"We were locked down from the middle of October through until Christmas," he said. "Every 24 hours we had to have a new movement order from the Ministry - even though they (the birds) were only moving to our plucking shed."

Suffolk was at the epicentre of the crisis in October - and Norfolk and parts of Essex followed as the disease ripped through the region with terrifying speed.

But despite the ensuing huge shortages in home-reared festive turkeys, producers faced what they describe as a "perfect storm".

Publicity about the shortages meant consumers either bought frozen turkeys or plumped for beef or pork roasts instead of traditional turkeys.

After two Christmases in lockdown, those that could afford it were choosing to travel abroad. Meanwhile many householders who remained at home were counting the pennies as raging inflation plunged the UK into a cost-of-living crisis.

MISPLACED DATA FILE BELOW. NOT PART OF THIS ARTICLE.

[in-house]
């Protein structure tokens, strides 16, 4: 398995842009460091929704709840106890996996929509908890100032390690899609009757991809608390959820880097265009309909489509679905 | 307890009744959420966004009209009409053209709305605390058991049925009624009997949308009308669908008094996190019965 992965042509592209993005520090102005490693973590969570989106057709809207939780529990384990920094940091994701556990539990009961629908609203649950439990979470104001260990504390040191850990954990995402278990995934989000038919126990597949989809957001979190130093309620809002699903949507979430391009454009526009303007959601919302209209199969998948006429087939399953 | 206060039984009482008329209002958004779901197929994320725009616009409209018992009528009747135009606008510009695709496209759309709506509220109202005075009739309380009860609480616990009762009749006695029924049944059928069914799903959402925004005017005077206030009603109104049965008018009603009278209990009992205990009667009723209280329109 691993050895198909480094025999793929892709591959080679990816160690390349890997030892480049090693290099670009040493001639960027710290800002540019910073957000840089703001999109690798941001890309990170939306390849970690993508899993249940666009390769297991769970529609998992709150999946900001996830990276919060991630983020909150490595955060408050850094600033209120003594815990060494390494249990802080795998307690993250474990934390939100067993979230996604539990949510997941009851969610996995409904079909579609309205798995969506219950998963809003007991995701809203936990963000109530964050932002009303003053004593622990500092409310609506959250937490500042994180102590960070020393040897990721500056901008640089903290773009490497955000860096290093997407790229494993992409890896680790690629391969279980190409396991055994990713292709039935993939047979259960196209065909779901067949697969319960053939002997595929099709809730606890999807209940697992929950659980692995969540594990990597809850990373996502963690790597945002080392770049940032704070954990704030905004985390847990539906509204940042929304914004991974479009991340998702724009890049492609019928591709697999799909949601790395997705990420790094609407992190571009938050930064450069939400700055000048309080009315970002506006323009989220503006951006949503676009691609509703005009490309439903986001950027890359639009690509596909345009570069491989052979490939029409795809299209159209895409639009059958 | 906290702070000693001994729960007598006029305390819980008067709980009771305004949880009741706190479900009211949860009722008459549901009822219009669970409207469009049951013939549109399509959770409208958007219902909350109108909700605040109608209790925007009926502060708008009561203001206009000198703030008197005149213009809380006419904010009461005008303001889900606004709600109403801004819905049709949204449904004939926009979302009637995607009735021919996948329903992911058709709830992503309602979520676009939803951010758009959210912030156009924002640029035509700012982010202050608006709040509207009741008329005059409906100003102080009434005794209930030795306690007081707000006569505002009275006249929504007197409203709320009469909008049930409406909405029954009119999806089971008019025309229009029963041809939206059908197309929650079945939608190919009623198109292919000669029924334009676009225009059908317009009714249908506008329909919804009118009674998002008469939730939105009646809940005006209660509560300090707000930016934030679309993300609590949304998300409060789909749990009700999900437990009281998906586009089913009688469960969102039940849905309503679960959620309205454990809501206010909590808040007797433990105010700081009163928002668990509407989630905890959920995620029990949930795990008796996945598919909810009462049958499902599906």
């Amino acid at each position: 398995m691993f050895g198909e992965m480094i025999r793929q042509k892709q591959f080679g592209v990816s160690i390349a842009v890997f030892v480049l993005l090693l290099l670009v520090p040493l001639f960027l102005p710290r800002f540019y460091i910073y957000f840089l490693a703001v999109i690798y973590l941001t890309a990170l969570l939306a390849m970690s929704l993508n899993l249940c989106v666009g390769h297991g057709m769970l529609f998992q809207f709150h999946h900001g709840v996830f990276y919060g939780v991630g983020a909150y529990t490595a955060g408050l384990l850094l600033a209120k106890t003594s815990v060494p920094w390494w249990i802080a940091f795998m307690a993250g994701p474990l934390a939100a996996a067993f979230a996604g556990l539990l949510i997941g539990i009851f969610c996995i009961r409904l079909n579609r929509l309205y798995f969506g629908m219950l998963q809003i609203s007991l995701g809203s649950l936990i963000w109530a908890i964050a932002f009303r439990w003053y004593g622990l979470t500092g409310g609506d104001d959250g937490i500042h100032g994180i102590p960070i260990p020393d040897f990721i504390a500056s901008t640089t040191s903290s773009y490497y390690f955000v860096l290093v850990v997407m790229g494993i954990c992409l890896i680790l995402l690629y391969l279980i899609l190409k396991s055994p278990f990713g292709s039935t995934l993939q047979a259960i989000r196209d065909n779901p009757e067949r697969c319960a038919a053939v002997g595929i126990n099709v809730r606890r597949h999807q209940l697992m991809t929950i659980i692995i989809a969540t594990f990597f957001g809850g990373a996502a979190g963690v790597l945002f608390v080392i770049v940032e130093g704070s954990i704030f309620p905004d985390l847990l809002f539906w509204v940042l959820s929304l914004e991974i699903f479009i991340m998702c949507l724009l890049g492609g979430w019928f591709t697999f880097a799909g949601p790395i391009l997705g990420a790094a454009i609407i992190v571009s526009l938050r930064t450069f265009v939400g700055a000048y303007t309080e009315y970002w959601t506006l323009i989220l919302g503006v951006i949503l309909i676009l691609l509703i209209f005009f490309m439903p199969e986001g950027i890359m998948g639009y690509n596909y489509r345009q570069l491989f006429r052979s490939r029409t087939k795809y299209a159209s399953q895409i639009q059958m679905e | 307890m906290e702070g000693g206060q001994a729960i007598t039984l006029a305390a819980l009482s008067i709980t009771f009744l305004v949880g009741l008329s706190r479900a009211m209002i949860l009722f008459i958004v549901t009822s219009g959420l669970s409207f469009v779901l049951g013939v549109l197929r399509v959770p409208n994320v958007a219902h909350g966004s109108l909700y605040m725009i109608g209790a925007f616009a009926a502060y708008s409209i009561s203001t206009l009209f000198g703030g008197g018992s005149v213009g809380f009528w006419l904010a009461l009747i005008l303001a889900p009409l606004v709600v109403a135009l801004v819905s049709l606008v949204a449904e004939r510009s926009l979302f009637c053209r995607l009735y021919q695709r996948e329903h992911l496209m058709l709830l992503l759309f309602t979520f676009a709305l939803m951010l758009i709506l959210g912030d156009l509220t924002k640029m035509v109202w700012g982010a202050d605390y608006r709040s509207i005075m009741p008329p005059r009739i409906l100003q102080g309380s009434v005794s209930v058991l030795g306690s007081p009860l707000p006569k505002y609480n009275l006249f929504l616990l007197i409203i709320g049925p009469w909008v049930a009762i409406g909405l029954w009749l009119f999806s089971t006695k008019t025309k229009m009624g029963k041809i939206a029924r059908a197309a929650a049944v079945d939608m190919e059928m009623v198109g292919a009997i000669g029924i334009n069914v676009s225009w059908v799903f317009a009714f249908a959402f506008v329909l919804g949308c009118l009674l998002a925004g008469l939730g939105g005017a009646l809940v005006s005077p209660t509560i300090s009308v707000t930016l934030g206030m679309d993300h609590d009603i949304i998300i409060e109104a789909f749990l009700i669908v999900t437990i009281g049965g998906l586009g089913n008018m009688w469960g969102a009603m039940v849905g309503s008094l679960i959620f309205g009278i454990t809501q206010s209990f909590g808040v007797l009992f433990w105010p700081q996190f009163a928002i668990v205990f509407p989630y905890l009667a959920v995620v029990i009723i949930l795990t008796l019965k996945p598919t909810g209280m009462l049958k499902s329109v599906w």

"The market absolutely bombed - we all ended up putting birds in the freezer," said Chris. "I think people were being scared off early on."

The hell of last year has led to a mass exodus of smaller and larger producers in 2023. They have simply decided that rearing birds is too risky and have decided to quit, retire - or look for safer options.

"We have been impacted - everyone has been impacted," said Chris.

Having been in the industry his entire adult life, Chris couldn't imagine doing anything else so he has dug in for the long haul.